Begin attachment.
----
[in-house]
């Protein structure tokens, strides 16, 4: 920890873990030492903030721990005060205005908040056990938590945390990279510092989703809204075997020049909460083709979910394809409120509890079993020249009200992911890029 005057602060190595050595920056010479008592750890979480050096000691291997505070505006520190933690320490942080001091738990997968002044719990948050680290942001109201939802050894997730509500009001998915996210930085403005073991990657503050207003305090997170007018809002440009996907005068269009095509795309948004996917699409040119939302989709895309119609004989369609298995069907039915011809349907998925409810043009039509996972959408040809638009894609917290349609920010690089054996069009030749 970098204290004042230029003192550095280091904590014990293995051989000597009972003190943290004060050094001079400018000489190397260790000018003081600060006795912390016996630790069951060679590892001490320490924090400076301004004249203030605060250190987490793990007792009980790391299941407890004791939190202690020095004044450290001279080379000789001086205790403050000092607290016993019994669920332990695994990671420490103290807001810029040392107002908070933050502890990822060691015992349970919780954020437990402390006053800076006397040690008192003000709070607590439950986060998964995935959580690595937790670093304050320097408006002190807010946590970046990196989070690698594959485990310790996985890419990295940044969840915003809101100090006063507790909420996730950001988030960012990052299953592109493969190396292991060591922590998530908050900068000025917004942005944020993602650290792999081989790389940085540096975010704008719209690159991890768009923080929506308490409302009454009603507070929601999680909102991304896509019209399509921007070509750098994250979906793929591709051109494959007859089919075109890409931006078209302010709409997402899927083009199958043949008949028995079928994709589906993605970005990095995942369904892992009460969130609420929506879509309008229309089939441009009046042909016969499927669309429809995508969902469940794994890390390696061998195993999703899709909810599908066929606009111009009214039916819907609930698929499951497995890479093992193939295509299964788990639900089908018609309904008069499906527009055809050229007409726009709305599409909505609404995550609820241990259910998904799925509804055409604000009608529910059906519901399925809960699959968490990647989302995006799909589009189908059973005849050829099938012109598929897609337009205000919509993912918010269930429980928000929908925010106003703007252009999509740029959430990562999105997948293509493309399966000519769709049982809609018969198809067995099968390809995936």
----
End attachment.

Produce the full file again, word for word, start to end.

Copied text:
[in-house]
């Protein structure tokens, strides 16, 4: 920890873990030492903030721990005060205005908040056990938590945390990279510092989703809204075997020049909460083709979910394809409120509890079993020249009200992911890029 005057602060190595050595920056010479008592750890979480050096000691291997505070505006520190933690320490942080001091738990997968002044719990948050680290942001109201939802050894997730509500009001998915996210930085403005073991990657503050207003305090997170007018809002440009996907005068269009095509795309948004996917699409040119939302989709895309119609004989369609298995069907039915011809349907998925409810043009039509996972959408040809638009894609917290349609920010690089054996069009030749 970098204290004042230029003192550095280091904590014990293995051989000597009972003190943290004060050094001079400018000489190397260790000018003081600060006795912390016996630790069951060679590892001490320490924090400076301004004249203030605060250190987490793990007792009980790391299941407890004791939190202690020095004044450290001279080379000789001086205790403050000092607290016993019994669920332990695994990671420490103290807001810029040392107002908070933050502890990822060691015992349970919780954020437990402390006053800076006397040690008192003000709070607590439950986060998964995935959580690595937790670093304050320097408006002190807010946590970046990196989070690698594959485990310790996985890419990295940044969840915003809101100090006063507790909420996730950001988030960012990052299953592109493969190396292991060591922590998530908050900068000025917004942005944020993602650290792999081989790389940085540096975010704008719209690159991890768009923080929506308490409302009454009603507070929601999680909102991304896509019209399509921007070509750098994250979906793929591709051109494959007859089919075109890409931006078209302010709409997402899927083009199958043949008949028995079928994709589906993605970005990095995942369904892992009460969130609420929506879509309008229309089939441009009046042909016969499927669309429809995508969902469940794994890390390696061998195993999703899709909810599908066929606009111009009214039916819907609930698929499951497995890479093992193939295509299964788990639900089908018609309904008069499906527009055809050229007409726009709305599409909505609404995550609820241990259910998904799925509804055409604000009608529910059906519901399925809960699959968490990647989302995006799909589009189908059973005849050829099938012109598929897609337009205000919509993912918010269930429980928000929908925010106003703007252009999509740029959430990562999105997948293509493309399966000519769709049982809609018969198809067995099968390809995936």